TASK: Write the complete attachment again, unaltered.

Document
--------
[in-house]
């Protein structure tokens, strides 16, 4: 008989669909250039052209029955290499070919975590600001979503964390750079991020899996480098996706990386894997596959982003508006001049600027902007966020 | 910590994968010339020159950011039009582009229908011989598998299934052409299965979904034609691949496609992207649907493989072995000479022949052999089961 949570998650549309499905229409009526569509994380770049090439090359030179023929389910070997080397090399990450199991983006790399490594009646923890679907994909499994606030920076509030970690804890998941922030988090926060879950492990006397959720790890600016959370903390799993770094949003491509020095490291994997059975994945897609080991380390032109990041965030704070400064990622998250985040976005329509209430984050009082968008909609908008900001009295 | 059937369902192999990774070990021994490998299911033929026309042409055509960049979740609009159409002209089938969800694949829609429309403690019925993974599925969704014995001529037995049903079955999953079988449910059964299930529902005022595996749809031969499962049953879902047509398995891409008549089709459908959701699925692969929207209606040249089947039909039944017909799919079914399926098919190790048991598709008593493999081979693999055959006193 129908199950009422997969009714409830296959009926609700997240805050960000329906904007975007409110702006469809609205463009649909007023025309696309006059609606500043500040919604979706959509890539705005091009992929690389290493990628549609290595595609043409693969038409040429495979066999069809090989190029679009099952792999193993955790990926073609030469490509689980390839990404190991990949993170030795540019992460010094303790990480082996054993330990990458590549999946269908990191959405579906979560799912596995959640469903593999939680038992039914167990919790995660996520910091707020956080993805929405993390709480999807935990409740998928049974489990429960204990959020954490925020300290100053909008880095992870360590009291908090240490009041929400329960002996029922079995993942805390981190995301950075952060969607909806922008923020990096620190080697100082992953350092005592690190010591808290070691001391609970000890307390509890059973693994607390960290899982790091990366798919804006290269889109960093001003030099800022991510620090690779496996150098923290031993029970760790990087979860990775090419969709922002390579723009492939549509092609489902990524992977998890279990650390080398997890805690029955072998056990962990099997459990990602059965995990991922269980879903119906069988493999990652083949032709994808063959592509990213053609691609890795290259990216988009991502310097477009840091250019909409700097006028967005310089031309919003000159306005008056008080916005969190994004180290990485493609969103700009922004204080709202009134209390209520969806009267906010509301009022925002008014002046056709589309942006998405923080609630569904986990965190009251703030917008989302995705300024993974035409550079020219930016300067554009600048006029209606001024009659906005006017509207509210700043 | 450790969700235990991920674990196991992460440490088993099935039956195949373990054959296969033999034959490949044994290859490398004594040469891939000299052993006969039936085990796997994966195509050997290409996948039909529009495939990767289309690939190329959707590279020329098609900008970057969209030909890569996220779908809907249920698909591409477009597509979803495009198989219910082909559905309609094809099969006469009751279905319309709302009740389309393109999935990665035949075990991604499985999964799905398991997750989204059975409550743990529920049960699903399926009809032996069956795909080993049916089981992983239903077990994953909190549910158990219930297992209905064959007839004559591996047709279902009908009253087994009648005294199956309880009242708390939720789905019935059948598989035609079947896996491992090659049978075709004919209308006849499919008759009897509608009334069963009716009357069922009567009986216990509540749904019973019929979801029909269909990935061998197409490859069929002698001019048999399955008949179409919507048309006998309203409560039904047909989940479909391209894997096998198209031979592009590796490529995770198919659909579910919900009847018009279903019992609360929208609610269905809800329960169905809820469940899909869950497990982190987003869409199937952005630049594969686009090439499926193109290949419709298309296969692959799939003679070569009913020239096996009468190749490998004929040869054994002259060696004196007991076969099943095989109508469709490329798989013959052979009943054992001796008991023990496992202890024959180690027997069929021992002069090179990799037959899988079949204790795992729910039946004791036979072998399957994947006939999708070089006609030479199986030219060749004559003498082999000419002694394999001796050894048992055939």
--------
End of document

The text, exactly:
[in-house]
């Protein structure tokens, strides 16, 4: 008989669909250039052209029955290499070919975590600001979503964390750079991020899996480098996706990386894997596959982003508006001049600027902007966020 | 910590994968010339020159950011039009582009229908011989598998299934052409299965979904034609691949496609992207649907493989072995000479022949052999089961 949570998650549309499905229409009526569509994380770049090439090359030179023929389910070997080397090399990450199991983006790399490594009646923890679907994909499994606030920076509030970690804890998941922030988090926060879950492990006397959720790890600016959370903390799993770094949003491509020095490291994997059975994945897609080991380390032109990041965030704070400064990622998250985040976005329509209430984050009082968008909609908008900001009295 | 059937369902192999990774070990021994490998299911033929026309042409055509960049979740609009159409002209089938969800694949829609429309403690019925993974599925969704014995001529037995049903079955999953079988449910059964299930529902005022595996749809031969499962049953879902047509398995891409008549089709459908959701699925692969929207209606040249089947039909039944017909799919079914399926098919190790048991598709008593493999081979693999055959006193 129908199950009422997969009714409830296959009926609700997240805050960000329906904007975007409110702006469809609205463009649909007023025309696309006059609606500043500040919604979706959509890539705005091009992929690389290493990628549609290595595609043409693969038409040429495979066999069809090989190029679009099952792999193993955790990926073609030469490509689980390839990404190991990949993170030795540019992460010094303790990480082996054993330990990458590549999946269908990191959405579906979560799912596995959640469903593999939680038992039914167990919790995660996520910091707020956080993805929405993390709480999807935990409740998928049974489990429960204990959020954490925020300290100053909008880095992870360590009291908090240490009041929400329960002996029922079995993942805390981190995301950075952060969607909806922008923020990096620190080697100082992953350092005592690190010591808290070691001391609970000890307390509890059973693994607390960290899982790091990366798919804006290269889109960093001003030099800022991510620090690779496996150098923290031993029970760790990087979860990775090419969709922002390579723009492939549509092609489902990524992977998890279990650390080398997890805690029955072998056990962990099997459990990602059965995990991922269980879903119906069988493999990652083949032709994808063959592509990213053609691609890795290259990216988009991502310097477009840091250019909409700097006028967005310089031309919003000159306005008056008080916005969190994004180290990485493609969103700009922004204080709202009134209390209520969806009267906010509301009022925002008014002046056709589309942006998405923080609630569904986990965190009251703030917008989302995705300024993974035409550079020219930016300067554009600048006029209606001024009659906005006017509207509210700043 | 450790969700235990991920674990196991992460440490088993099935039956195949373990054959296969033999034959490949044994290859490398004594040469891939000299052993006969039936085990796997994966195509050997290409996948039909529009495939990767289309690939190329959707590279020329098609900008970057969209030909890569996220779908809907249920698909591409477009597509979803495009198989219910082909559905309609094809099969006469009751279905319309709302009740389309393109999935990665035949075990991604499985999964799905398991997750989204059975409550743990529920049960699903399926009809032996069956795909080993049916089981992983239903077990994953909190549910158990219930297992209905064959007839004559591996047709279902009908009253087994009648005294199956309880009242708390939720789905019935059948598989035609079947896996491992090659049978075709004919209308006849499919008759009897509608009334069963009716009357069922009567009986216990509540749904019973019929979801029909269909990935061998197409490859069929002698001019048999399955008949179409919507048309006998309203409560039904047909989940479909391209894997096998198209031979592009590796490529995770198919659909579910919900009847018009279903019992609360929208609610269905809800329960169905809820469940899909869950497990982190987003869409199937952005630049594969686009090439499926193109290949419709298309296969692959799939003679070569009913020239096996009468190749490998004929040869054994002259060696004196007991076969099943095989109508469709490329798989013959052979009943054992001796008991023990496992202890024959180690027997069929021992002069090179990799037959899988079949204790795992729910039946004791036979072998399957994947006939999708070089006609030479199986030219060749004559003498082999000419002694394999001796050894048992055939």